DOJ watchdog: Comey used personal email to conduct FBI business

DOJ watchdog: Comey used personal email to conduct FBI business
© Greg Nash

A new report from the Department of Justice (DOJ) inspector general says that former FBI Director James ComeyJames Brien ComeyA question of privilege: How Trump could still gut the Mueller report The damning proof of innocence that FBI likely withheld in Russian probe Nadler: Half of Trump probe targets likely to comply with document requests MORE and other bureau officials used personal email accounts to conduct government business.

The use of personal emails marks an ironic breach of protocol from Comey, given he oversaw the FBI's investigation into Hillary ClintonHillary Diane Rodham ClintonGOP lawmaker defends Chelsea Clinton after confrontation over New Zealand attacks Klobuchar: Race, gender should not be litmus tests for 2020 Dem nominee Kirsten Gillibrand officially announces White House run MORE’s use of a private email server while she was secretary of State.

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Inspector General Michael Horowitz released his eagerly anticipated report Thursday afternoon on the FBI’s handling of the investigation in the months leading up to the 2016 presidential election.

The report also found that FBI agents Peter Strzok and Lisa Page used personal email accounts to conduct official bureau business. The report is likely to fuel criticisms of each individual amid accusations of bias from President TrumpDonald John TrumpJoint Chiefs chairman denies report that US is planning to keep 1K troops in Syria Kansas Department of Transportation calls Trump 'delusional communist' on Twitter Trump has privately voiced skepticism about driverless cars: report MORE and Republicans inside DOJ.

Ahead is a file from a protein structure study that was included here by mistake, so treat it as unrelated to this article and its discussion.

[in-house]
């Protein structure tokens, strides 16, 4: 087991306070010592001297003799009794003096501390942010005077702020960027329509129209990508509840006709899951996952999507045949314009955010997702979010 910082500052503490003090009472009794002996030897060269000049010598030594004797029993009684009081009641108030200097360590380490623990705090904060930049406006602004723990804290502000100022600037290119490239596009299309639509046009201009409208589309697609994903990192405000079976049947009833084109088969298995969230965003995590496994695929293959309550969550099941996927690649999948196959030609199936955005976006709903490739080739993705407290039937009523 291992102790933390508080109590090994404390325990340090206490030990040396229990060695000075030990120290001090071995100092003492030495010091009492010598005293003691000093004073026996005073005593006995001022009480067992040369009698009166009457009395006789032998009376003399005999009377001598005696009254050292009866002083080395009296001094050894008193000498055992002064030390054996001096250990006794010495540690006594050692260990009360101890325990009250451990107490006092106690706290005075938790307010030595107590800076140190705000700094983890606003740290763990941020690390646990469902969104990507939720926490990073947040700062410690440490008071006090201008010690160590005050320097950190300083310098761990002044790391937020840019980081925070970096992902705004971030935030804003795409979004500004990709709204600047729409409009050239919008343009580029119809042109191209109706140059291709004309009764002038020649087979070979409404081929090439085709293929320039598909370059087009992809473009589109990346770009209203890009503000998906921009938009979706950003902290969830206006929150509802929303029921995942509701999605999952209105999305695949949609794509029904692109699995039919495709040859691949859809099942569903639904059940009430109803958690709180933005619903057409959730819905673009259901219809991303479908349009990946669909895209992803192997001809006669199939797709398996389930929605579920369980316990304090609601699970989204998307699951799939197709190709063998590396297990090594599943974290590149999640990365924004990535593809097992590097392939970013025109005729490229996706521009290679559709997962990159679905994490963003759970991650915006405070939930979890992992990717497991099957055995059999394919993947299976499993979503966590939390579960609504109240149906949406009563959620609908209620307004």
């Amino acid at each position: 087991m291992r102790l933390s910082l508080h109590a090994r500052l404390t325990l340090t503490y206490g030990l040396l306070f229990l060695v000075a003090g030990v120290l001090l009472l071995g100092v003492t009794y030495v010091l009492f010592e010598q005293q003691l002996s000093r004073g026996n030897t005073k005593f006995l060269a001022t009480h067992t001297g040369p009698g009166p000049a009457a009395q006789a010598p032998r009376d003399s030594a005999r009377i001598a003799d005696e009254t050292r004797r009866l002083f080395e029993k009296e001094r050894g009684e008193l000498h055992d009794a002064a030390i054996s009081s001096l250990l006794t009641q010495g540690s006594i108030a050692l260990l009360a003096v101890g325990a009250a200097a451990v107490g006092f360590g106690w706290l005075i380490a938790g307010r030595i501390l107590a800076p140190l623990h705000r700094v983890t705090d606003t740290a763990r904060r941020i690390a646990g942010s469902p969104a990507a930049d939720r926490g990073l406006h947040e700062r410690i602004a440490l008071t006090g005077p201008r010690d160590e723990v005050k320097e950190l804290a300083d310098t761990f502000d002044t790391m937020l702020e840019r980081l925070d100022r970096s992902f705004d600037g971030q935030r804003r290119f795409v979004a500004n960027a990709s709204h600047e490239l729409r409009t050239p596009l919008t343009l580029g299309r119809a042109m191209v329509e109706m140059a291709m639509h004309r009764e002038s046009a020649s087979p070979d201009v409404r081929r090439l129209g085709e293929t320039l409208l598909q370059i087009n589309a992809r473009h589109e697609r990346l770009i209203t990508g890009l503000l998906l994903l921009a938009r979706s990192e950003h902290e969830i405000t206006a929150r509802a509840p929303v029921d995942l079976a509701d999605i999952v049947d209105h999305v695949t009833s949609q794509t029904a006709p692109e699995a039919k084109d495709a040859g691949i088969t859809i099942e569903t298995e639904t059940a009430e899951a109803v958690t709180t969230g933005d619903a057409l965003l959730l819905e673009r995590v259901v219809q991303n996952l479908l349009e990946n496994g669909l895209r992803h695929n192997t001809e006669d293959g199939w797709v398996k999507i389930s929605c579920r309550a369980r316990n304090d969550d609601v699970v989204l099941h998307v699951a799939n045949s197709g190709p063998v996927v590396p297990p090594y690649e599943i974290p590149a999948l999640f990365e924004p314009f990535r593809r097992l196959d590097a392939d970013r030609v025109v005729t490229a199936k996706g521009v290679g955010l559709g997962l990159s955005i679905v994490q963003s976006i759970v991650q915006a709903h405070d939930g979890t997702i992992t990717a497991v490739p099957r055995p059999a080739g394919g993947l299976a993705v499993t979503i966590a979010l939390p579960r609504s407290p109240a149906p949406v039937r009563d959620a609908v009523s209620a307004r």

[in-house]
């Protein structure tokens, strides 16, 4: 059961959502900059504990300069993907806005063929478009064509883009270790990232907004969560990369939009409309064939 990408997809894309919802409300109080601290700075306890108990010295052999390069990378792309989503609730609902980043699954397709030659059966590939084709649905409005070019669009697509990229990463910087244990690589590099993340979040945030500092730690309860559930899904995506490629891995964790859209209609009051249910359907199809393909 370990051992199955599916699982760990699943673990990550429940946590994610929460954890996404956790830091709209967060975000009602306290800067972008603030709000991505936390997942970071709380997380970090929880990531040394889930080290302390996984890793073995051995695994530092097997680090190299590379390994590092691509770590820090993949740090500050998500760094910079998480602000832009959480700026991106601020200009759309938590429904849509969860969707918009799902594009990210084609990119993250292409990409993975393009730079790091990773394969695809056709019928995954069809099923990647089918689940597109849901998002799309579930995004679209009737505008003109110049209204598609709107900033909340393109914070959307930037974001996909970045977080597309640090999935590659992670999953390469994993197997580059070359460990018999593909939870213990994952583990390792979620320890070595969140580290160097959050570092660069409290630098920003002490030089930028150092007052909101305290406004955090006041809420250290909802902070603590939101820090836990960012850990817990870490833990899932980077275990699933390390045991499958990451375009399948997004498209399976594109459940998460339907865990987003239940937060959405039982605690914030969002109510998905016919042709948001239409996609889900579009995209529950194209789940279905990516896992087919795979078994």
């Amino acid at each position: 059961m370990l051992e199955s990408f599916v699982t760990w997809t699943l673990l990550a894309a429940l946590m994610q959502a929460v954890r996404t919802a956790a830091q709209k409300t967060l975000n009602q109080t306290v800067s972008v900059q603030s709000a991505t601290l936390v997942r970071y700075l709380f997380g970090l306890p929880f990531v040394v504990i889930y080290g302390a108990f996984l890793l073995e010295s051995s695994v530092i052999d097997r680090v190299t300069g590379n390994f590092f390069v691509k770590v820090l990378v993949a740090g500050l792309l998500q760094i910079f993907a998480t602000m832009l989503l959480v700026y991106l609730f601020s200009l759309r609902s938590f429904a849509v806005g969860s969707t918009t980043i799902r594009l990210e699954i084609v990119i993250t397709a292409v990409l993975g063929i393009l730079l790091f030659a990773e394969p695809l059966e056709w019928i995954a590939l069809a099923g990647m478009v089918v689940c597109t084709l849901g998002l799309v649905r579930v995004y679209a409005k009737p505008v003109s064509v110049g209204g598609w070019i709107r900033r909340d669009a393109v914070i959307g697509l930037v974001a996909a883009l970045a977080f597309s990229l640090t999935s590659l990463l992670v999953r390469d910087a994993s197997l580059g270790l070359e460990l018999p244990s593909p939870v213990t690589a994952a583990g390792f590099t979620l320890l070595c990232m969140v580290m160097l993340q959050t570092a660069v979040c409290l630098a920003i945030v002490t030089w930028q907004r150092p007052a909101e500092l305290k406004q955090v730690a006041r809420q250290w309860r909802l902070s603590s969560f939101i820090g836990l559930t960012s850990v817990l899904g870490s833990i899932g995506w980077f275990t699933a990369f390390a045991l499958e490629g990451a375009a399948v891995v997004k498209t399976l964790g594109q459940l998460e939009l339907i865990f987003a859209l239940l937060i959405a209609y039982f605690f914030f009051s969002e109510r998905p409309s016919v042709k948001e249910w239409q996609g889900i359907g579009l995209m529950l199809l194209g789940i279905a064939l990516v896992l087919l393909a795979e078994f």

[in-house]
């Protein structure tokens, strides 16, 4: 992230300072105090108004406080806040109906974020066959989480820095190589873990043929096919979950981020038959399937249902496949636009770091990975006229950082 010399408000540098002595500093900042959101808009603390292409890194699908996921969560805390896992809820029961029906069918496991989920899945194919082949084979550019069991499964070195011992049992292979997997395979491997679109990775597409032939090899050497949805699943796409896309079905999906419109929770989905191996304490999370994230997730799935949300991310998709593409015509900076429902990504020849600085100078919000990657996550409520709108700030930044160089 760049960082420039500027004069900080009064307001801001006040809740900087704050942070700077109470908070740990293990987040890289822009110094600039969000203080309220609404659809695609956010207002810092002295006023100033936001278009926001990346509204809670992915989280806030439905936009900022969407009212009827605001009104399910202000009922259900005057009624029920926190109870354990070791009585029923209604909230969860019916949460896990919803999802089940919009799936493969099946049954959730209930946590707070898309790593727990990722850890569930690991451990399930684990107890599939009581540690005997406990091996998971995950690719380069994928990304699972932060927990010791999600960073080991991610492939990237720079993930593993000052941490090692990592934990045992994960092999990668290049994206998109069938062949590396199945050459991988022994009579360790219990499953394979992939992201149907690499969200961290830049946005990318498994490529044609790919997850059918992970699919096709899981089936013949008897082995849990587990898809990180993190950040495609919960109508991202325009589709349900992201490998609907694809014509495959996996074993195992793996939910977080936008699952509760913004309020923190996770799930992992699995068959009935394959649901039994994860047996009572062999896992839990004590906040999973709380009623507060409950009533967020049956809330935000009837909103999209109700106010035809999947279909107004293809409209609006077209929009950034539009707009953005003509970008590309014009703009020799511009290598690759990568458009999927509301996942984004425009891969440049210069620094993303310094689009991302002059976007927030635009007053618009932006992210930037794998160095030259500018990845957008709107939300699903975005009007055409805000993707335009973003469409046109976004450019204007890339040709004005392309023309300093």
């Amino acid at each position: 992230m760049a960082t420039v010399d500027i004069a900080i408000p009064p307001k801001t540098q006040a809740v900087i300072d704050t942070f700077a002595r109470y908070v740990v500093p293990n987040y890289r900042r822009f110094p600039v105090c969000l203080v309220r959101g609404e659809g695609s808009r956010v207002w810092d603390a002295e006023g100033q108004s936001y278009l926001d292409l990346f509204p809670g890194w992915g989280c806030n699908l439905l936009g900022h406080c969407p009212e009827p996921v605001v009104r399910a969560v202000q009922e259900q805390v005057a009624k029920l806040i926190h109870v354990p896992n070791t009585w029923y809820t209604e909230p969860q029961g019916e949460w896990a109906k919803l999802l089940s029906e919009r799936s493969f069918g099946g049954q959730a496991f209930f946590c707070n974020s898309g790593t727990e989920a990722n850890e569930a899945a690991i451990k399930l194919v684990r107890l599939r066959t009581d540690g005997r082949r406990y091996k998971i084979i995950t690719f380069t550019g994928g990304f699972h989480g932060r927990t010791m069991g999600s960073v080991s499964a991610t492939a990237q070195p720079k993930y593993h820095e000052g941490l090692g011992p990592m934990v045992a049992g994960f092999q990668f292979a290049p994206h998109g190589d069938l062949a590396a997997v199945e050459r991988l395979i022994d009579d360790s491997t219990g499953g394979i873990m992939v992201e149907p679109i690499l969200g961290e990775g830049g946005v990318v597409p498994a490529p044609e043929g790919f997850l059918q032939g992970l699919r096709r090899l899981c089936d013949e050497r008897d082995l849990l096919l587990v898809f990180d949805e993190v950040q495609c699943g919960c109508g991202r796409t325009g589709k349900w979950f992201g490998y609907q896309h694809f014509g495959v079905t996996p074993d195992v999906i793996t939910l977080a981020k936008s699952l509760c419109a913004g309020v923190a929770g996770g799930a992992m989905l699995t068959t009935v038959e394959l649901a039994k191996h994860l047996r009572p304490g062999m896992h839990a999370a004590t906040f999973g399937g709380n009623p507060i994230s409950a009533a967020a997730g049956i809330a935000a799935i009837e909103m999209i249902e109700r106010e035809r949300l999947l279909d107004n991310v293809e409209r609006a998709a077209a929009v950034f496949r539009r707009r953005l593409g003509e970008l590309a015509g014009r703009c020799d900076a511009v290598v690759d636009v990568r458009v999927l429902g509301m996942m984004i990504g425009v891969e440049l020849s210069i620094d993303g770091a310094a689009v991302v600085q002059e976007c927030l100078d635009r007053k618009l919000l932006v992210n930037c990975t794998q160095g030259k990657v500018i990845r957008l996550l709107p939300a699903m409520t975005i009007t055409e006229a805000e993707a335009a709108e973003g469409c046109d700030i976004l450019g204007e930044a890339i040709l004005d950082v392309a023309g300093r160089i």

“We identified numerous instances in which Comey used a personal email account to conduct unclassified FBI business,” the report states.

In November 2016, Comey forwarded an email with the subject line “Midyear thoughts” to his personal account from his government account. The email detailed Comey’s reasoning for informing Congress that the FBI had restarted its Clinton investigation after initially finding no wrongdoing.

A month later, he forwarded another email to his personal account that proposed responses to two requests for information from the office of special counsel. 

Comey told the inspector general he did not use his personal email or laptop for sensitive or classified information and had no security concerns about the practice of using a personal account.

"It was incidental and I was always making sure that the work got forwarded to the government account to either my own account or [Jim] Rybicki, so I wasn't worried from a record-keeping perspective," he told investigators.

The inspector general also found multiple instances where FBI agents Peter Strzok and Lisa Page used personal email accounts for government business.

“Most troubling, on October 29, 2016, Strzok forwarded from his FBI account to his personal email account an email about the proposed search warrant the Midyear team was seeking on the [Anthony] Weiner laptop,” the report states.

“This email included a draft of the search warrant affidavit, which contained information from the Weiner investigation that appears to have been under seal at the time,” the report continues.

Republicans have seized on text messages exchanged between Strzok and Page before and shortly after the 2016 presidential election that were critical of Trump. The report found the messages did not impact their work on the investigation.